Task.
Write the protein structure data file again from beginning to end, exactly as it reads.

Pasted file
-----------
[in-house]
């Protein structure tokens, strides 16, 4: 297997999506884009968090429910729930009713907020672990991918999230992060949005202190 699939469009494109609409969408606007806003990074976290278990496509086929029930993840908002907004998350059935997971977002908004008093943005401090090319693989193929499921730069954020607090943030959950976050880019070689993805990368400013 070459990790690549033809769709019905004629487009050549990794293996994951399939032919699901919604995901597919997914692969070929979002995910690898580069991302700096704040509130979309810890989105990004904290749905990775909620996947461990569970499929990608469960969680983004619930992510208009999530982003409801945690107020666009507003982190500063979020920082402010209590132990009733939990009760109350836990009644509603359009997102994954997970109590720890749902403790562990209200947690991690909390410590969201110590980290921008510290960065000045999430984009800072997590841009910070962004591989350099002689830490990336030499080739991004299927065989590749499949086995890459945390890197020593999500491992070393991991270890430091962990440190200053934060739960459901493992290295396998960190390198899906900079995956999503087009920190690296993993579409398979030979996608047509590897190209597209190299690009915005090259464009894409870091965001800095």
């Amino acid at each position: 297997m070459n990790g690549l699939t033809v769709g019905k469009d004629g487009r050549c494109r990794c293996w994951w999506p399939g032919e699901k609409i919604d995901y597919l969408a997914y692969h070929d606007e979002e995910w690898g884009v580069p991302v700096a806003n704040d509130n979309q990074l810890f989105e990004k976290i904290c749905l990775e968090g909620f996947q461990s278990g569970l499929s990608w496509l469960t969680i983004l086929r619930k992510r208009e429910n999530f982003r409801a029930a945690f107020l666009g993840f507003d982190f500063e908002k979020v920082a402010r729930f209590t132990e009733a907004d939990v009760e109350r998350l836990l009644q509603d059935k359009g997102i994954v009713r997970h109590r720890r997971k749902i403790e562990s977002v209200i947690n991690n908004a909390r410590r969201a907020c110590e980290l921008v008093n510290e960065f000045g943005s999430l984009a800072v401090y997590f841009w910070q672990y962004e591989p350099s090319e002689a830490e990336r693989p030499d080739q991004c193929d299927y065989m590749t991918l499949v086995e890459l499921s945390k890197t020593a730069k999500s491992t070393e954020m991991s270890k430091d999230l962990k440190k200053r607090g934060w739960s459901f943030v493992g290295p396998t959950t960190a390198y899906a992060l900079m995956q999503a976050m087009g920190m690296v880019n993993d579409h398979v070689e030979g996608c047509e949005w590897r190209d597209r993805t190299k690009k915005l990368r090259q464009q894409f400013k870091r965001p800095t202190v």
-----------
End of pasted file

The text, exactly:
[in-house]
């Protein structure tokens, strides 16, 4: 297997999506884009968090429910729930009713907020672990991918999230992060949005202190 699939469009494109609409969408606007806003990074976290278990496509086929029930993840908002907004998350059935997971977002908004008093943005401090090319693989193929499921730069954020607090943030959950976050880019070689993805990368400013 070459990790690549033809769709019905004629487009050549990794293996994951399939032919699901919604995901597919997914692969070929979002995910690898580069991302700096704040509130979309810890989105990004904290749905990775909620996947461990569970499929990608469960969680983004619930992510208009999530982003409801945690107020666009507003982190500063979020920082402010209590132990009733939990009760109350836990009644509603359009997102994954997970109590720890749902403790562990209200947690991690909390410590969201110590980290921008510290960065000045999430984009800072997590841009910070962004591989350099002689830490990336030499080739991004299927065989590749499949086995890459945390890197020593999500491992070393991991270890430091962990440190200053934060739960459901493992290295396998960190390198899906900079995956999503087009920190690296993993579409398979030979996608047509590897190209597209190299690009915005090259464009894409870091965001800095």
């Amino acid at each position: 297997m070459n990790g690549l699939t033809v769709g019905k469009d004629g487009r050549c494109r990794c293996w994951w999506p399939g032919e699901k609409i919604d995901y597919l969408a997914y692969h070929d606007e979002e995910w690898g884009v580069p991302v700096a806003n704040d509130n979309q990074l810890f989105e990004k976290i904290c749905l990775e968090g909620f996947q461990s278990g569970l499929s990608w496509l469960t969680i983004l086929r619930k992510r208009e429910n999530f982003r409801a029930a945690f107020l666009g993840f507003d982190f500063e908002k979020v920082a402010r729930f209590t132990e009733a907004d939990v009760e109350r998350l836990l009644q509603d059935k359009g997102i994954v009713r997970h109590r720890r997971k749902i403790e562990s977002v209200i947690n991690n908004a909390r410590r969201a907020c110590e980290l921008v008093n510290e960065f000045g943005s999430l984009a800072v401090y997590f841009w910070q672990y962004e591989p350099s090319e002689a830490e990336r693989p030499d080739q991004c193929d299927y065989m590749t991918l499949v086995e890459l499921s945390k890197t020593a730069k999500s491992t070393e954020m991991s270890k430091d999230l962990k440190k200053r607090g934060w739960s459901f943030v493992g290295p396998t959950t960190a390198y899906a992060l900079m995956q999503a976050m087009g920190m690296v880019n993993d579409h398979v070689e030979g996608c047509e949005w590897r190209d597209r993805t190299k690009k915005l990368r090259q464009q894409f400013k870091r965001p800095t202190v």